So, on these points, watchfulness and preparedness, Paul was consistent with the Jesus Tradition.  If he had stopped there, all would be well.  Where he departed from Jesus was in deciding that the return was at hand and in using that belief as basic to his approach to the whole of lifeís relationships including slavery, marriage and government.

Jesus never said or did anything inconsistent with the reality with which we all have to deal.  When, after his resurrection, Jesus appeared to the apostles and they asked, "Lord, will you at this time restore the kingdom to Israel?"  He responded, "It is not for you to know times or seasons which the Father has fixed by his own authority.  But you shall receive power when the Holy Spirit has come upon you; and you shall be my witnesses in Jerusalem and in all Judea and Samaria and to the end of the earth."

Jesusí response to this question points to the Parousia; the kingdom had already come, a fact for which they were not prepared.   He knew that it would take much time for his Gospel to reach the ends of the earth (it hasnít reached it yetónot the true one).  Being prepared is one thing, but not marrying or divorcing because the Lord is coming immediately is something else altogether.  Therein Paul erred, as both Jesus and history confirm, and he gave bad advice based on this error that he may not have given had he known the truth of the matter.

One might, without giving it much thought, say that Paul was simply placing additional emphasis on preparedness.  If that were all we had to consider, it would be hard to fault him.  Yet I should note here that Paul never spoke of being prepared for the Lordís return as Jesus did, using Jesusí terminology.  But when we consider how things looked from the perspective of the members of his churches, say of Corinth and Thessalonica, who took him seriously and lived single lives rather than marry, we can see how the error becomes very significant.  After thirty or forty years, they must have seen that they had missed important experiences of this life unnecessarily because Paul did not know what he was talking about and they had made the mistake of believing him.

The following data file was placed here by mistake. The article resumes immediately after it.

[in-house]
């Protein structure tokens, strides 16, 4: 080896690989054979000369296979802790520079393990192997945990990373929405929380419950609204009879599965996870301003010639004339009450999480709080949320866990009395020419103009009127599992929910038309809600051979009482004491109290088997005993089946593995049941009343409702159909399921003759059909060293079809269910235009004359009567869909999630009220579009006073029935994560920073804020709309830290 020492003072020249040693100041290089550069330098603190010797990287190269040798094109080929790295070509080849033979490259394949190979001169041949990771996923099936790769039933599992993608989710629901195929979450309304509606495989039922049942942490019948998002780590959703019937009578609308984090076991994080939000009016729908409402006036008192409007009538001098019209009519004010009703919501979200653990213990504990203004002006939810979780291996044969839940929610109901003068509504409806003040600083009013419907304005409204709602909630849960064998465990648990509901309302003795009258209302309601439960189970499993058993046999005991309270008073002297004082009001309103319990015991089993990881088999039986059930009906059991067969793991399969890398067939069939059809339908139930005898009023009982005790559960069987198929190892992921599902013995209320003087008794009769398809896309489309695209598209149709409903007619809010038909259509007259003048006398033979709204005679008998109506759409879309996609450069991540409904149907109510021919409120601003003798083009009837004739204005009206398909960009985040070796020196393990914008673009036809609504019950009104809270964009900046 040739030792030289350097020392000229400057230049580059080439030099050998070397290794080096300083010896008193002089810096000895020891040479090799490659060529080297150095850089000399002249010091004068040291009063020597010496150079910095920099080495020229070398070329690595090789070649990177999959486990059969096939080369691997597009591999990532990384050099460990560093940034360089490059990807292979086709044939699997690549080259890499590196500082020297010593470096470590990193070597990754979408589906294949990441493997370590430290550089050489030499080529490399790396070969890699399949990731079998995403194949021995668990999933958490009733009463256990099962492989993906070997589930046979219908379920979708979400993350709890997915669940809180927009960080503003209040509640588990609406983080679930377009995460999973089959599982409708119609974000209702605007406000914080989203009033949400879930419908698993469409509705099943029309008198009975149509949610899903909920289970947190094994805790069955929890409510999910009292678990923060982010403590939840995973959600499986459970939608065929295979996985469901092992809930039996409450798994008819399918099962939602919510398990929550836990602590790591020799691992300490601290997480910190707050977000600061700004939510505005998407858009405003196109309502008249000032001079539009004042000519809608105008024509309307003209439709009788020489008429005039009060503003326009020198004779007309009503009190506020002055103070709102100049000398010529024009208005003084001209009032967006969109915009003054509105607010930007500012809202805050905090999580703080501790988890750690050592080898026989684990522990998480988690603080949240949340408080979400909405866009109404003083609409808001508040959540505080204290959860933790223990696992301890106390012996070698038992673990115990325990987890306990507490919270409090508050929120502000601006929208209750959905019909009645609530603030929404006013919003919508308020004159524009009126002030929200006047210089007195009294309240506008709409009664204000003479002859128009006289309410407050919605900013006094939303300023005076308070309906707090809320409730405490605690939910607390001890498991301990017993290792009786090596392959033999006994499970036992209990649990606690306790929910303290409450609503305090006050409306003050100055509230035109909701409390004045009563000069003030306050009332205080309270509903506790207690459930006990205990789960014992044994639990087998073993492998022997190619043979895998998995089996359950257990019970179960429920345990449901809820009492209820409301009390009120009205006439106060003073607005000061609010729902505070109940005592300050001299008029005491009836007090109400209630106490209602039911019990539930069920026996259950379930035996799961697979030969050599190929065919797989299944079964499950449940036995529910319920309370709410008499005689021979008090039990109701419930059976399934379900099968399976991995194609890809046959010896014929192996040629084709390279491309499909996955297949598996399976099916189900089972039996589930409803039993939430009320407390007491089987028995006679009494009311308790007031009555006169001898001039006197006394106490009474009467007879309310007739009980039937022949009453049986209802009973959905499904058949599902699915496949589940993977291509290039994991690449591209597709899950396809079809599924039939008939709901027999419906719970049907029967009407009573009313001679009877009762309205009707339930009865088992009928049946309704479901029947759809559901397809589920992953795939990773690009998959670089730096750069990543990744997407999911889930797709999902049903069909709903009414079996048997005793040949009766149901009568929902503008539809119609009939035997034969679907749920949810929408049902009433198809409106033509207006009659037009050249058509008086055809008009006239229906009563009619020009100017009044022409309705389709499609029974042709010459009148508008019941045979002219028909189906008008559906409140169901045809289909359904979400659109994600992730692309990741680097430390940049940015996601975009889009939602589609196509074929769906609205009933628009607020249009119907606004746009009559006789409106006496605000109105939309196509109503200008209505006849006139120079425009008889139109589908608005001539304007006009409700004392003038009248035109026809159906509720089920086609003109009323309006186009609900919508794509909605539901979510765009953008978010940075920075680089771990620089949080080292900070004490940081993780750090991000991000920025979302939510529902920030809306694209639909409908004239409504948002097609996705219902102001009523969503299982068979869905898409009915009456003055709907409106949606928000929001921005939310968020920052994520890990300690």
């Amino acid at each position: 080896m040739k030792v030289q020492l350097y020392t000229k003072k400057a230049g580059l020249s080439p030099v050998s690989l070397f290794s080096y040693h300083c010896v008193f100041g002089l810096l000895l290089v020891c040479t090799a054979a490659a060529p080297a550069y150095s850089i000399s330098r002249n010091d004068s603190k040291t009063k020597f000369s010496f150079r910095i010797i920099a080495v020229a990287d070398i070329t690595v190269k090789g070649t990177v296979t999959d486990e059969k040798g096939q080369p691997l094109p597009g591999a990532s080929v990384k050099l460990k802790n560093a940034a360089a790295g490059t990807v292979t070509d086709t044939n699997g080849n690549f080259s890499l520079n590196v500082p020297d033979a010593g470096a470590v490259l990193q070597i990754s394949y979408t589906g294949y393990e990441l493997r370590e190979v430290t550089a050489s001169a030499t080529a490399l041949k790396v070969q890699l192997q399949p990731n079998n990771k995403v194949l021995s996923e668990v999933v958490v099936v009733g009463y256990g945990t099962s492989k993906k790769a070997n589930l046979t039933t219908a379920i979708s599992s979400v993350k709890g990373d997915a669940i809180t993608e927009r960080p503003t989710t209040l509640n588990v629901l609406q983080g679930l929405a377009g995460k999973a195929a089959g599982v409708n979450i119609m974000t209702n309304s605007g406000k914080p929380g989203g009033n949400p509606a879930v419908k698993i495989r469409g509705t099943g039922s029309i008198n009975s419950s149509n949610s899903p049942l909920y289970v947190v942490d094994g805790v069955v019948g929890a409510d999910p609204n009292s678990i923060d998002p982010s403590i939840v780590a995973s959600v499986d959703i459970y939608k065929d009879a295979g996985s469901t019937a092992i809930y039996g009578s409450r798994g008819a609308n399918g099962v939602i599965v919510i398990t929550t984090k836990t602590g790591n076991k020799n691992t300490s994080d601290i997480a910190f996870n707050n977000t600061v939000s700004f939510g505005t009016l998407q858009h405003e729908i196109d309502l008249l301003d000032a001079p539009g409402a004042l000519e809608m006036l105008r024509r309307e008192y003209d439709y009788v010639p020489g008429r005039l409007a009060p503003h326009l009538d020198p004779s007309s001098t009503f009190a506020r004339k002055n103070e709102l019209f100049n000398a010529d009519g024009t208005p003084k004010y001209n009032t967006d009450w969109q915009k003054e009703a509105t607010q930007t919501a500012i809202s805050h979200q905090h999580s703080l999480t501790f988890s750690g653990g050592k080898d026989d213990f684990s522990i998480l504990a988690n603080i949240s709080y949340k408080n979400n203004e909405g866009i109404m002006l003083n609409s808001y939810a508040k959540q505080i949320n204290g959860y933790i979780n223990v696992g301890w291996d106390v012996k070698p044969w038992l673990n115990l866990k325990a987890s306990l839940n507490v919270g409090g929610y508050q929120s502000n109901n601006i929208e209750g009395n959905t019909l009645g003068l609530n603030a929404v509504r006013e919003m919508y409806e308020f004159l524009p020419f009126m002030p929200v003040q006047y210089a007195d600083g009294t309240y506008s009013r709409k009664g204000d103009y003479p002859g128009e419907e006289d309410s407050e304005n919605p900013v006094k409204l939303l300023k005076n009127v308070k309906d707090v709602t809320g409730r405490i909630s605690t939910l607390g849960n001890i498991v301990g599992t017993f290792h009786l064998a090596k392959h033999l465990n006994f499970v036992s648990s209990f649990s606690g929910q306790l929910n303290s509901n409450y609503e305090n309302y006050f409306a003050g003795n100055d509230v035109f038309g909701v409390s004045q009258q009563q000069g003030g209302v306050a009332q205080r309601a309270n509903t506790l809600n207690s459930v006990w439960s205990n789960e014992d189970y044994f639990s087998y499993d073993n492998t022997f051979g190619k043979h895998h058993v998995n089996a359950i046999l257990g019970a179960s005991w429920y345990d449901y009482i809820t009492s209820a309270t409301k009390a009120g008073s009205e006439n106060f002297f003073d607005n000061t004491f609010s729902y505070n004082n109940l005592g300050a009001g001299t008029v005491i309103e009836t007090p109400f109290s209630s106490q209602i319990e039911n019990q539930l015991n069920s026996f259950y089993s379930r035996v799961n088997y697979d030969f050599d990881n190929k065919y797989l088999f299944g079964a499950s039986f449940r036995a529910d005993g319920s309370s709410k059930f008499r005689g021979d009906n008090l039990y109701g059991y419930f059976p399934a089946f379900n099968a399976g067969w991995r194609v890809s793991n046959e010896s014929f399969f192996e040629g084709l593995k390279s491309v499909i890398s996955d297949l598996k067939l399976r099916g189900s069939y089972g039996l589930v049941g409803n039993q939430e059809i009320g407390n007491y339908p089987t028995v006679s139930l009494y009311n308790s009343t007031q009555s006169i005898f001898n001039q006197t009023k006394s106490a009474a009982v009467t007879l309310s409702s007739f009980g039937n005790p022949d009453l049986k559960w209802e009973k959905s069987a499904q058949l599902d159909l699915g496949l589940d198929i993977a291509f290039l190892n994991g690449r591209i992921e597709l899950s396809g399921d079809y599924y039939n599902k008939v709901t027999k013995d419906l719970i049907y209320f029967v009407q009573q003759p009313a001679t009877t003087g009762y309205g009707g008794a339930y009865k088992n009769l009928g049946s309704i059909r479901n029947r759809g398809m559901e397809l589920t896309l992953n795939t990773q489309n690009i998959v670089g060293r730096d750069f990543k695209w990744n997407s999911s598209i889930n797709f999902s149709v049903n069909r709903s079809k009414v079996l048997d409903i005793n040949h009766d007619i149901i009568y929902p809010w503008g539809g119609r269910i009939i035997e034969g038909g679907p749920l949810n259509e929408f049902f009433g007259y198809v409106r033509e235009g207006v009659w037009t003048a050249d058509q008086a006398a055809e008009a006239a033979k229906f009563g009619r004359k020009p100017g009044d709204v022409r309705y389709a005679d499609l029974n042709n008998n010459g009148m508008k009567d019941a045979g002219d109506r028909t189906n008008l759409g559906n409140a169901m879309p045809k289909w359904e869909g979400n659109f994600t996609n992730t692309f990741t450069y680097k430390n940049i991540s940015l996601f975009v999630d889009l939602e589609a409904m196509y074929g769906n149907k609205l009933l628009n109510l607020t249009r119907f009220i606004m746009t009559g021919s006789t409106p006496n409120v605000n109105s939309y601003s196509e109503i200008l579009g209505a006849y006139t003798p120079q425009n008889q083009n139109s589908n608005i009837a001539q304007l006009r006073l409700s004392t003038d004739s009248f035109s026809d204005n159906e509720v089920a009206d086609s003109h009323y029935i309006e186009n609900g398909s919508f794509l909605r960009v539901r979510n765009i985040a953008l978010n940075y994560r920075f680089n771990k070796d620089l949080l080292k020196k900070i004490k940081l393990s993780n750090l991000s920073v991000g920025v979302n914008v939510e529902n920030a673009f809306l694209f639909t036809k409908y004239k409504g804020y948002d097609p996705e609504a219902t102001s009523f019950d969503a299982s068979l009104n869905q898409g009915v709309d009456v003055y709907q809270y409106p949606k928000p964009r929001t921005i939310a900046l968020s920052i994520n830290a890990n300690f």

Now we proceed to examine, very briefly,  three related topics.

Paulís Familiarity with the Jesus Tradition

These similarities between Jesus and Paul reveal, without a shadow of doubt, that Paul was very familiar with the Jesus Tradition, which is the body of Jesusí acts and teachings preserved in the minds of his disciples and perhaps on parchment.  He took the message as he interpreted it and ran with it with all his might, with great zeal and full commitment.  But he failed to understand it, not realizing the true foundation of the gospel.  Consequently, he preached less than the Gospel of Jesus, his converts and disciples in all his churches believed less than the Gospel of Jesus, and the tragic results are clearly displayed throughout church history and modern Christendom.

Paul has no Oil for His Lamp

Jesus surely had this in mind when relating the Parable of the Ten Virgins, an integral part of the eschatological discourse of Matthew 24 - 25.  You know the story: how the five wise virgins took flasks of oil with them as they prepared to meet the bridegroom, whereas the five foolish virgins took no flasks of oil, having only the oil that was in their lamps.  As the bridegroom was delayed, they all slumbered and slept.  Then, at midnight came the cry, "Behold the bridegroom!  Come out to meet him."  The foolish virgins found that their lamps were going out so that they were unprepared.  The wise, who had extra oil, trimmed their lamps and went with the bridegroom into the marriage feast while the foolish had to rush to find more oil so that when they returned they found the door shut.  They pled to be allowed in but the bridegroom only called out to them,
I do not know you (Matthew 25:1-13).
The wise virgins, anticipating that the coming of the bridegroom might be delayed, not only filled their lamps with oil but took additional flasks of oil.  The foolish ones, like Paul, were so sure that the bridegroomís coming was imminent that they saw no reason to provide an additional supply.  It is precisely after this pattern that the bridegroom has now been delayed for two millennia.  All those who, like Paul, are found without oil for their lamps are in danger of being shut out when at last he arrives.

The Error of the Churchmen

So it is with the churchmen.  They look good and they sound good.  One cannot tell, by merely looking, that there is any difference between them and true disciples precisely as one could not distinguish, by looking, between the five wise and five foolish virgins.  They were virgins all, but there was a vast difference: no oil!  This is what Paul and his followers did and continue to do Ė they fail to have oil for their lamps.  This is the one essential for, without oil, lamps are useless.  Paul has omitted the oil and this will be evident again and again as we continue our comparisons.  It is particularly evident when we go to examine love as it appears in the doctrines of the two men.